It's been long time coming. Well, not that long, but I've been meaning to do it for a while. I just changed my 401k allocations.
Here I'll remind everyone, I'm not a professional investor, I'm not a financial planner, I'm just some schmuck trying to wade through the crap that is the modern retirement programs. So, before you decided to change your investment strategy, consult one of those professionals, your spouses, beneficiaries, gods, whomever you think you should talk to about these things.
I think I've pointed to This PBS Frontline special on the Retirement Gamble before. If you haven't watched, please do (also note just where the professionals put their own money). For me, it's been something I've been thinking about for years, and most recently when we changed our 401k provider and "they were so helpful in choosing which plans my money should be transferred to" I've been meaning to review it all. Because, you know, Grue forbid that we should pick our own funds and investment strategy. In my previous allocation I chose pretty darn carefully to match how I wanted my money to grow and how much They would suck my money away. I didn't get that chance with the new portfolio. So for a little over the year I've been getting halfway through the process of choosing my own mutual funds and then running out of time.
Well, I just sucked it up and did it.
So, what's my strategy? Well, I choose index funds. I'll note here that most funds "try to match the performance of Jim-Bob's Fortune 1 Million Index" or some such. But I would suggest choosing funds that are actually 1) indexed (that is the fund buys the stocks in the index) and 2) is an index you've heard of (or is in the news often). Also, check the fees listed for each fund. Previous to this change my average fees were 0.65% with a 0.5% management fee on top. Now? Average is 0.05% with a 0.02% management fee. Yeah, you're going to look at yours right now, aren't you?
If you can get it, chose one that's indexed to the Dow Jones Industrials (I have one, but with a former plan, so I can't continue to contribute to it, sad face). I can't recommend this highly enough (as long as the fees are low, and they should be because no one at the investment firm is really doing research or anything). Why? Here's the dirty little secret. The Dow Jones has a handful of actual stock, so you're not diversified over a large base (yes, that's the opposite of what they'll tell you in all the 401k education programs, it's called "contrarian thinking"). And the big one, the Dow Jones is engineered to go up. The DJI is a marketing tool. The people who pick those stocks do so to get people into investing. Yes, stocks can always go down (any stock can lose money). In fact the DJI crashed in the last financial crisis. Did you know it's been hitting all time highs lately? Ever notice how many times you hear that phrase, "The Dow hit an all time high today…"? Ever notice you hear about how the DJI is not reflective of the wider economy? It isn't an accident. Wink, wink.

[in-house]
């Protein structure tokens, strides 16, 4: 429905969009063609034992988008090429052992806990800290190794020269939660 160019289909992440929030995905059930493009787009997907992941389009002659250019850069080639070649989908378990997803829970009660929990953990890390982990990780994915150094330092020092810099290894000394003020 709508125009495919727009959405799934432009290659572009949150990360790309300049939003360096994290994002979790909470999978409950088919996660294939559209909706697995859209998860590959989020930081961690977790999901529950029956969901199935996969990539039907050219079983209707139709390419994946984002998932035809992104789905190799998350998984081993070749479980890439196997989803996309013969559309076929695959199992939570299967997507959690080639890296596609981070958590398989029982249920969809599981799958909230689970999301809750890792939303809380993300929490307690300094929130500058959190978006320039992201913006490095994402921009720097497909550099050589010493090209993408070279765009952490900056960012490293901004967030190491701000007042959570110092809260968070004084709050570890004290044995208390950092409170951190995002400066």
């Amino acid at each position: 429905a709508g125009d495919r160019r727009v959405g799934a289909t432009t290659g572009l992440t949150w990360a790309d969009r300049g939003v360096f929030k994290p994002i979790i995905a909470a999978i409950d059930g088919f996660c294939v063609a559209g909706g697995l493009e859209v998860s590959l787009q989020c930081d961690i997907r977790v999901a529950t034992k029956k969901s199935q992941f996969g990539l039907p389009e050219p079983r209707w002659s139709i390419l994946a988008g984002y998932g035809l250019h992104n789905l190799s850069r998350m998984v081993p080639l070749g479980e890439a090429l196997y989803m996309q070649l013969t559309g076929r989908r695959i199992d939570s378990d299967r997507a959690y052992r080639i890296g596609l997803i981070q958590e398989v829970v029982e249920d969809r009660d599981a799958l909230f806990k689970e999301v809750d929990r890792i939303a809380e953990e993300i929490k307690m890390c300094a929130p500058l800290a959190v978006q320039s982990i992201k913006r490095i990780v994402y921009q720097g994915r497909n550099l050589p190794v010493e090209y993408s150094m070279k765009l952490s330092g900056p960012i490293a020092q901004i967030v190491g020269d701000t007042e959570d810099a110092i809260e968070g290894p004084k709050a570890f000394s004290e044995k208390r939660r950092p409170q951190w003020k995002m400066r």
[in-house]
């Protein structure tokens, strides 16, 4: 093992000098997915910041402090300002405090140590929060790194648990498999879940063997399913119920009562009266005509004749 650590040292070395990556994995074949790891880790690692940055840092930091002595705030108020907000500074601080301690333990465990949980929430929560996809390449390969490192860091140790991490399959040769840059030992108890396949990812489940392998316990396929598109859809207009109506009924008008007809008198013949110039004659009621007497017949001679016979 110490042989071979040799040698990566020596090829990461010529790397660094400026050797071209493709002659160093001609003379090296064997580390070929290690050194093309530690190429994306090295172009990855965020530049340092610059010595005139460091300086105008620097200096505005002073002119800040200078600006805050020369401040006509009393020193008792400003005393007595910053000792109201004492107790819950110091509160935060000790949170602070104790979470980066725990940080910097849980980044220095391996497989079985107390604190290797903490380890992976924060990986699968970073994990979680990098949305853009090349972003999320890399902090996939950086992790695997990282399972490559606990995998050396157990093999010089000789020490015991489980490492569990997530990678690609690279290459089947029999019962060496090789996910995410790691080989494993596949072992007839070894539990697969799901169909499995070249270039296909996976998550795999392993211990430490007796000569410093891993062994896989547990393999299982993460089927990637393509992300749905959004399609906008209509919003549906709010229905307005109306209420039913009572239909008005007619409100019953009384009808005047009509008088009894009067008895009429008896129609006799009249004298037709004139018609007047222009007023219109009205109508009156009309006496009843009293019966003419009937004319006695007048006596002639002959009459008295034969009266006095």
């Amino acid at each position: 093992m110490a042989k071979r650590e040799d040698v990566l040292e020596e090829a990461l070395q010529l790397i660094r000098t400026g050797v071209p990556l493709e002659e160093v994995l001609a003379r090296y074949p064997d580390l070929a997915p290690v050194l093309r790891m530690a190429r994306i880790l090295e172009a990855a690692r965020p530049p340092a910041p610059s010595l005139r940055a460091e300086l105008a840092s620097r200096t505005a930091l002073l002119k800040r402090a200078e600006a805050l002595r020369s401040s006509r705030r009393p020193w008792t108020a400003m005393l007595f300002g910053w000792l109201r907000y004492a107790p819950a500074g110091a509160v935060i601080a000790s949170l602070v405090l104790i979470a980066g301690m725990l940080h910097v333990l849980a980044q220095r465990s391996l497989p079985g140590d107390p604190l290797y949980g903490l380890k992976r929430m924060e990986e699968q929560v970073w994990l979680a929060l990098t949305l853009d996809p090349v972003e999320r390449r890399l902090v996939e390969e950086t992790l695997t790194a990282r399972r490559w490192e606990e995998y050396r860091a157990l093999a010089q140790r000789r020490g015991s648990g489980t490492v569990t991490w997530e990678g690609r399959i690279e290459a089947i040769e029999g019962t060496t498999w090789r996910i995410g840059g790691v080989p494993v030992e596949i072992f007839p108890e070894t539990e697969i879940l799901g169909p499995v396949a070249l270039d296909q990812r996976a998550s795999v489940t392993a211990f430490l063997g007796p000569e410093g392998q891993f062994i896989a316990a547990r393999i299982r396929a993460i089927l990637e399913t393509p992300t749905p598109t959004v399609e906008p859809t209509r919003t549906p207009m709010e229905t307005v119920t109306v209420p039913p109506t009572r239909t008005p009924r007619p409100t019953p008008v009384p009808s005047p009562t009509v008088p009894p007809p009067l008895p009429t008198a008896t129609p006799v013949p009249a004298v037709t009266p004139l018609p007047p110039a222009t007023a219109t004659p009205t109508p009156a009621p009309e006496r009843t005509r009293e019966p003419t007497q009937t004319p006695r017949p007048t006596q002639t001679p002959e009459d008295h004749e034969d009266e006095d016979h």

Unfortunately I don't have that option with my current mix, but I do have one fund that's indexed to the S&P 500. Take a guess where 80% of my contribution is now going? Now, the S&P 500 isn't as good as the DJI. The S&P 500 was created to take a broader pulse of the stock market because investors weren't getting that from the DJI (hint, hint). But, again, look at how much less my fees are and the performance isn't all that "worse" (with the reduction of fees, my guess is it'll actually be better).
The remaining 20% is now going into a bond fund that is doing about 1% worse than the PIMCO (which was the old fund), but, again, the new fund cut my fees by factors of 10.
So that's it. That's Uncle Steve's 401k strategy. Use at your own risk (I'm not a pro… blah, blah, blah).